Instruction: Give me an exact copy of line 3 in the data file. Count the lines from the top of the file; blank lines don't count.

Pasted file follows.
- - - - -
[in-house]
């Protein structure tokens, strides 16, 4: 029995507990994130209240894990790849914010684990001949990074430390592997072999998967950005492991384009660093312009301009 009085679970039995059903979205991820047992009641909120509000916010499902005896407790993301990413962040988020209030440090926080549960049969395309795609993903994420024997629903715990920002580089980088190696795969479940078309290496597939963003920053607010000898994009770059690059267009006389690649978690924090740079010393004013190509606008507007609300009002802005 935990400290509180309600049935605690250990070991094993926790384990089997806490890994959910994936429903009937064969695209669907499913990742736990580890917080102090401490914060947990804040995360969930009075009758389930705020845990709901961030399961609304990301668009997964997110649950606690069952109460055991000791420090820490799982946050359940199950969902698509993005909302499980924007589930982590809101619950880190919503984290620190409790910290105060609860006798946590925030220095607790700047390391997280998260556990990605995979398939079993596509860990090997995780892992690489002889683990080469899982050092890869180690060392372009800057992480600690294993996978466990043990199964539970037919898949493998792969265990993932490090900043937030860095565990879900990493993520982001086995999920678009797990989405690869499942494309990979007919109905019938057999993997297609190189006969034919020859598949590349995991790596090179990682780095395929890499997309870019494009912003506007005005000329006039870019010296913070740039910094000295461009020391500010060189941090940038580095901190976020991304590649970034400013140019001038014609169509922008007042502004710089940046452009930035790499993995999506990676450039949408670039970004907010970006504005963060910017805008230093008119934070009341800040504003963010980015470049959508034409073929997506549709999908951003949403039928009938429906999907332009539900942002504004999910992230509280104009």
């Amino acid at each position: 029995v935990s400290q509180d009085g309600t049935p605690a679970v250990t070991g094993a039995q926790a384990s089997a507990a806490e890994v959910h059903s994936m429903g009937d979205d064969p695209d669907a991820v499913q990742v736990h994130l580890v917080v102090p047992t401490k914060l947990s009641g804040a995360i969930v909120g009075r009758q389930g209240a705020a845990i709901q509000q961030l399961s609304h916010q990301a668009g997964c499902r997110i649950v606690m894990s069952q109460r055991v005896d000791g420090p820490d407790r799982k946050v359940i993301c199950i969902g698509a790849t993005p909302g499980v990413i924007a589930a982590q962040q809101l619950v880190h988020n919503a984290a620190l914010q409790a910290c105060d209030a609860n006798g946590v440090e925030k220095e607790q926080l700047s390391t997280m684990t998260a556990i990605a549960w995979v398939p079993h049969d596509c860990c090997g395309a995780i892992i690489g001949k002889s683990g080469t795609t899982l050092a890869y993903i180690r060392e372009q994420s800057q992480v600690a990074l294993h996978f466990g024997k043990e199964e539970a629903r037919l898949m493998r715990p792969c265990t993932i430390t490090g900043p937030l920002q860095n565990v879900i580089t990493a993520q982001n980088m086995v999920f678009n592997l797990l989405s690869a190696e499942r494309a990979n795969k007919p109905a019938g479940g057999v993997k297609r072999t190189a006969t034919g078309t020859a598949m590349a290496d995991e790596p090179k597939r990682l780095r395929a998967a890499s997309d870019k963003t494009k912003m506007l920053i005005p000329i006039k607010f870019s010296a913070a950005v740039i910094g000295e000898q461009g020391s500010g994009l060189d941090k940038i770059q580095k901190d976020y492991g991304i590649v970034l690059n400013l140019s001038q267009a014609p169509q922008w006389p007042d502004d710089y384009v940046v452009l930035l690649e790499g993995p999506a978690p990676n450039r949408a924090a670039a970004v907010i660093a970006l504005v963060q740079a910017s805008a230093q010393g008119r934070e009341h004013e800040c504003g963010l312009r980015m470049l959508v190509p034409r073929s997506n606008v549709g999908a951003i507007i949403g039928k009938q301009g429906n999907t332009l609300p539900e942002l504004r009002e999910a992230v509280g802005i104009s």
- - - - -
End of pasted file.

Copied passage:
């Amino acid at each position: 029995v935990s400290q509180d009085g309600t049935p605690a679970v250990t070991g094993a039995q926790a384990s089997a507990a806490e890994v959910h059903s994936m429903g009937d979205d064969p695209d669907a991820v499913q990742v736990h994130l580890v917080v102090p047992t401490k914060l947990s009641g804040a995360i969930v909120g009075r009758q389930g209240a705020a845990i709901q509000q961030l399961s609304h916010q990301a668009g997964c499902r997110i649950v606690m894990s069952q109460r055991v005896d000791g420090p820490d407790r799982k946050v359940i993301c199950i969902g698509a790849t993005p909302g499980v990413i924007a589930a982590q962040q809101l619950v880190h988020n919503a984290a620190l914010q409790a910290c105060d209030a609860n006798g946590v440090e925030k220095e607790q926080l700047s390391t997280m684990t998260a556990i990605a549960w995979v398939p079993h049969d596509c860990c090997g395309a995780i892992i690489g001949k002889s683990g080469t795609t899982l050092a890869y993903i180690r060392e372009q994420s800057q992480v600690a990074l294993h996978f466990g024997k043990e199964e539970a629903r037919l898949m493998r715990p792969c265990t993932i430390t490090g900043p937030l920002q860095n565990v879900i580089t990493a993520q982001n980088m086995v999920f678009n592997l797990l989405s690869a190696e499942r494309a990979n795969k007919p109905a019938g479940g057999v993997k297609r072999t190189a006969t034919g078309t020859a598949m590349a290496d995991e790596p090179k597939r990682l780095r395929a998967a890499s997309d870019k963003t494009k912003m506007l920053i005005p000329i006039k607010f870019s010296a913070a950005v740039i910094g000295e000898q461009g020391s500010g994009l060189d941090k940038i770059q580095k901190d976020y492991g991304i590649v970034l690059n400013l140019s001038q267009a014609p169509q922008w006389p007042d502004d710089y384009v940046v452009l930035l690649e790499g993995p999506a978690p990676n450039r949408a924090a670039a970004v907010i660093a970006l504005v963060q740079a910017s805008a230093q010393g008119r934070e009341h004013e800040c504003g963010l312009r980015m470049l959508v190509p034409r073929s997506n606008v549709g999908a951003i507007i949403g039928k009938q301009g429906n999907t332009l609300p539900e942002l504004r009002e999910a992230v509280g802005i104009s």